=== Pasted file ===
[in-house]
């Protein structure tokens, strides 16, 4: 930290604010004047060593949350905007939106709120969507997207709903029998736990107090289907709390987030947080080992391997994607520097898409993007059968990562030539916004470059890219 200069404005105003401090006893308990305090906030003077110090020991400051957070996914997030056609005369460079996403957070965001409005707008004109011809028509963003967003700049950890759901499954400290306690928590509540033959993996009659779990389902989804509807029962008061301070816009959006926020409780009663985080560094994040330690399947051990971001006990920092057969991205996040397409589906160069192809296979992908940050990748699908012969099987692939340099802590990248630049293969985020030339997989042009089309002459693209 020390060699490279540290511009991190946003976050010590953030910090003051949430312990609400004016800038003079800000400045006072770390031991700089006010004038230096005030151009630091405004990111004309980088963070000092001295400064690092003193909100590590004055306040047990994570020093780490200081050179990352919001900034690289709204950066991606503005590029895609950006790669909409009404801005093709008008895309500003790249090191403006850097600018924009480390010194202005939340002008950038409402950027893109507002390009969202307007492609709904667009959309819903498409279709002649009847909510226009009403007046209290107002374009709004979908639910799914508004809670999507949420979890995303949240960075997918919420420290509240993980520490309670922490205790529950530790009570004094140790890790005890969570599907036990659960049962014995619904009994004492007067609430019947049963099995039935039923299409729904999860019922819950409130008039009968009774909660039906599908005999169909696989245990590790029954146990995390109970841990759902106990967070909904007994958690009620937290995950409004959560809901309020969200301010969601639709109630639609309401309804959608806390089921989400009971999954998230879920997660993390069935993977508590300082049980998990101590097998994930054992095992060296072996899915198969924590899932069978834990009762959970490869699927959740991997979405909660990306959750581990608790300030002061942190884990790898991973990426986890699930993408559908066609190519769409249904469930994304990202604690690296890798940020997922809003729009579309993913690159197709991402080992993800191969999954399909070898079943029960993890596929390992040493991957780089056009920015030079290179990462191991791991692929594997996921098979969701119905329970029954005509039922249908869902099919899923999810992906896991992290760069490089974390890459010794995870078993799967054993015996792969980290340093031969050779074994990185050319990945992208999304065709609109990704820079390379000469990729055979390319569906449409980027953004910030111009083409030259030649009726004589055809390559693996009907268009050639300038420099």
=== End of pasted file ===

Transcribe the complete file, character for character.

[in-house]
């Protein structure tokens, strides 16, 4: 930290604010004047060593949350905007939106709120969507997207709903029998736990107090289907709390987030947080080992391997994607520097898409993007059968990562030539916004470059890219 200069404005105003401090006893308990305090906030003077110090020991400051957070996914997030056609005369460079996403957070965001409005707008004109011809028509963003967003700049950890759901499954400290306690928590509540033959993996009659779990389902989804509807029962008061301070816009959006926020409780009663985080560094994040330690399947051990971001006990920092057969991205996040397409589906160069192809296979992908940050990748699908012969099987692939340099802590990248630049293969985020030339997989042009089309002459693209 020390060699490279540290511009991190946003976050010590953030910090003051949430312990609400004016800038003079800000400045006072770390031991700089006010004038230096005030151009630091405004990111004309980088963070000092001295400064690092003193909100590590004055306040047990994570020093780490200081050179990352919001900034690289709204950066991606503005590029895609950006790669909409009404801005093709008008895309500003790249090191403006850097600018924009480390010194202005939340002008950038409402950027893109507002390009969202307007492609709904667009959309819903498409279709002649009847909510226009009403007046209290107002374009709004979908639910799914508004809670999507949420979890995303949240960075997918919420420290509240993980520490309670922490205790529950530790009570004094140790890790005890969570599907036990659960049962014995619904009994004492007067609430019947049963099995039935039923299409729904999860019922819950409130008039009968009774909660039906599908005999169909696989245990590790029954146990995390109970841990759902106990967070909904007994958690009620937290995950409004959560809901309020969200301010969601639709109630639609309401309804959608806390089921989400009971999954998230879920997660993390069935993977508590300082049980998990101590097998994930054992095992060296072996899915198969924590899932069978834990009762959970490869699927959740991997979405909660990306959750581990608790300030002061942190884990790898991973990426986890699930993408559908066609190519769409249904469930994304990202604690690296890798940020997922809003729009579309993913690159197709991402080992993800191969999954399909070898079943029960993890596929390992040493991957780089056009920015030079290179990462191991791991692929594997996921098979969701119905329970029954005509039922249908869902099919899923999810992906896991992290760069490089974390890459010794995870078993799967054993015996792969980290340093031969050779074994990185050319990945992208999304065709609109990704820079390379000469990729055979390319569906449409980027953004910030111009083409030259030649009726004589055809390559693996009907268009050639300038420099």